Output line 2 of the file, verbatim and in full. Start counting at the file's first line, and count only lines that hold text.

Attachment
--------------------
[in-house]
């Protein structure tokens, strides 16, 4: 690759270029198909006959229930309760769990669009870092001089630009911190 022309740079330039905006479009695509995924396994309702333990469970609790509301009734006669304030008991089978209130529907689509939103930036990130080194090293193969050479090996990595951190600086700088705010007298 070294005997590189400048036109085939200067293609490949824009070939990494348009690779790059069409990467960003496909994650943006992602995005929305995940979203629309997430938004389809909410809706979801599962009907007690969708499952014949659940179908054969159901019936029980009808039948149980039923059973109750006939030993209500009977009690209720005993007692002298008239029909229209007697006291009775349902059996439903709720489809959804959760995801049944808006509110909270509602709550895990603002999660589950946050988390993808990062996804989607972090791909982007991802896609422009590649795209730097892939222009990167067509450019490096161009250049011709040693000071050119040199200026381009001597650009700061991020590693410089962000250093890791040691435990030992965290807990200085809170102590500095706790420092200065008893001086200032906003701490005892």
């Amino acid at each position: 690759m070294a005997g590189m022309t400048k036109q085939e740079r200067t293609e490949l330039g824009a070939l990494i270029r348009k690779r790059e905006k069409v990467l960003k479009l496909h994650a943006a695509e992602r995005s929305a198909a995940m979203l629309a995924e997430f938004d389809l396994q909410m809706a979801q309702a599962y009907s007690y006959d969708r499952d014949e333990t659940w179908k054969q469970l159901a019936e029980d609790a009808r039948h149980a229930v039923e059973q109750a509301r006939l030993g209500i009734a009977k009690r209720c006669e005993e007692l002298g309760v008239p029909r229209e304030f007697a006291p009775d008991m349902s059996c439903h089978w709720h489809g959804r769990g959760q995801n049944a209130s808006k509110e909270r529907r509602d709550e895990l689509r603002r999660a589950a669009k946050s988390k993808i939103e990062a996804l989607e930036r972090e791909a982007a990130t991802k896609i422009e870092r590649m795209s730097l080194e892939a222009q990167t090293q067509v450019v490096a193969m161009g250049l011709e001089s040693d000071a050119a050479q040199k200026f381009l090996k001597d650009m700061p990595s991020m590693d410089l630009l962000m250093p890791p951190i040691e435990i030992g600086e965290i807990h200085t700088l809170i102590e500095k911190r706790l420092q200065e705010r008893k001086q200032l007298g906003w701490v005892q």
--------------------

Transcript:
């Protein structure tokens, strides 16, 4: 690759270029198909006959229930309760769990669009870092001089630009911190 022309740079330039905006479009695509995924396994309702333990469970609790509301009734006669304030008991089978209130529907689509939103930036990130080194090293193969050479090996990595951190600086700088705010007298 070294005997590189400048036109085939200067293609490949824009070939990494348009690779790059069409990467960003496909994650943006992602995005929305995940979203629309997430938004389809909410809706979801599962009907007690969708499952014949659940179908054969159901019936029980009808039948149980039923059973109750006939030993209500009977009690209720005993007692002298008239029909229209007697006291009775349902059996439903709720489809959804959760995801049944808006509110909270509602709550895990603002999660589950946050988390993808990062996804989607972090791909982007991802896609422009590649795209730097892939222009990167067509450019490096161009250049011709040693000071050119040199200026381009001597650009700061991020590693410089962000250093890791040691435990030992965290807990200085809170102590500095706790420092200065008893001086200032906003701490005892």